During the 10 weeks I spent overseas, I saw two very different parts of India. Both were eye-opening experiences and were a great contrast to anything I had been witness to before.
While our main destination was in a city called Darjeeling, at the foothills of the Himalayan Mountains, we stayed in Kolkata for the first week. Kolkata has a population of over 15 million people and is a bustling city of vehicles, animals and people at most hours of the day.
The size and noise of the city was a stark contrast to the quiet life I had lived, growing up on a farm outside a town of only 10,000 people. It was an experience like George's from the movie 'George in the Jungle' when George went from the jungle to the city. For me it was from a small town in which most people knew me or someone in my family to a city of constantly honking horns, market places filled with people yelling for business and the general throng of people walking or living on the dirty streets.
During this first week, we wanted to adjust as a team, and do some type of ministry we would not be likely to be involved in during the rest of our time. My group volunteered at the Mother Teresa House, and the team divided into smaller groups so we could be part of the different areas of need. I helped out at a centre for disabled children.
My responsibilities included feeding the children, changing their nappies and cleaning. I heard afterwards the full time workers generally don't need the assistance but welcome visitors because of the impact it will have on the visitors' lives. The poor standard of the facilities at these homes and the lack of adequate health care is evident, yet the reality of how these people are blessed was apparent when we walked along some of the streets and saw people attempting to live in a single room made of cardboard or lying on the street in a way that seemed they were either very sick or deceased.
Apart from the few days we volunteered at the Mother Teresa Homes we explored some other parts of the city and I randomly joined a group of high school students in a game of cricket. We experienced both great hospitality and harassment from the locals, but at the end of the week when we headed to Darjeeling, we had a greater understanding of the Indian culture and had developed a love for the people.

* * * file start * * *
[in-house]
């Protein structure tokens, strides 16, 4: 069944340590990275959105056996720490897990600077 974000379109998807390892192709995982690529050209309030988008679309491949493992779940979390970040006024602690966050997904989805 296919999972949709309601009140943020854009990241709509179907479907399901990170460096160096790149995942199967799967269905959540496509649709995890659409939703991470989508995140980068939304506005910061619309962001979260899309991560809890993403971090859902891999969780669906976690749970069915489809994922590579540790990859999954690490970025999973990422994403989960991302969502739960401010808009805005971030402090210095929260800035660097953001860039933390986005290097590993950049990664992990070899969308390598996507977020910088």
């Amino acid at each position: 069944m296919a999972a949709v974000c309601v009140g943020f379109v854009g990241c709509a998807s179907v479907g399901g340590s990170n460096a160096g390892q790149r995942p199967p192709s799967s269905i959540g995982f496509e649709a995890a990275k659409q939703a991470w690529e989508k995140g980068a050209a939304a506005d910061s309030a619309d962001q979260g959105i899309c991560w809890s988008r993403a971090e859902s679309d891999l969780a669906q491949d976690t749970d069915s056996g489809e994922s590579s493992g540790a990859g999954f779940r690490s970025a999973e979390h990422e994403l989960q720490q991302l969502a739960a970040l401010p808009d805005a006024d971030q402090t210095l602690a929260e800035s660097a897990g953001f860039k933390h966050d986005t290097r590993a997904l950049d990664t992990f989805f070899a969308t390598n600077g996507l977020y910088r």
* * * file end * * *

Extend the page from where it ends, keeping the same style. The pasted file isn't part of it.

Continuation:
Our trip from Kolkata to Darjeeling took us 12 hours by train and three hours riding in a jeep. I think that, with each hour the temperature decreased from the 20's in Kolkata to zero degrees Celsius in Darjeeling. We spent the remainder of our time in Darjeeling working with a small team of missionaries from around the world who had begun a longer term project in the area.
During our time there, we took Nepali language lessons to help us speak with the locals, ran two discipleship programs for the locals, helped organise and run a city-wide youth prayer event, did house-to house-evangelism, spoke at churches and travelled to surrounding areas for ministry.
There were a couple of highlights for me personally during our time here were: the chance to play cricket with a local team, and witnessing some of the local youth beginning to step into ministry. This game of cricket was special because I was able to use my gifts and interests to reach people of different religions, cultures and languages.
Their cricket team welcomed me wholeheartedly. It was ironic that we were wearing a uniform of green and gold, the Australian colours, being in India and my being Australian! The pitch conditions were not of the standard I was used to and due to the geographical positioning of the city we were greatly restricted by a cliff going up in one direction and dropping down in another. This cricket game remains an unforgettable experience, however, and one I would love to have again if I ever have the chance to return to Darjeeling.
Seeing the local youth become more involved in ministry was very satisfying in a different way, because I felt our missionary team was able to encourage this group of young people to continue ministry after we left. While our stay in India was short and sometimes restricted because of our lack of local language, these young people we were training to be disciples had a complete grasp on the language and culture and called Darjeeling home.
The difference in these Indian Christians from the time we first met them until we left was remarkable and hopeful. When we originally came, the youth were shy, both of us and of doing ministry; but at the end they were joking with us and taking the lead within the mission work.
After our return to Australia the team members went their separate ways and are now spread around the world. Writing this has brought back many fond memories of the time in India, many more than I was able to write here. It is an experience I am very blessed to have been part of and one I would encourage all Christians to take.
A short term cross-cultural mission trip is an eye opening experience that will change your life as well as others in ways you may not expect. Beyond just the impact you can make in the lives of people that you reach, during a mission trip, you will impact those at home through the stories you tell, the change of view you may have of the world and the growth you experience as you step into a different 'world'.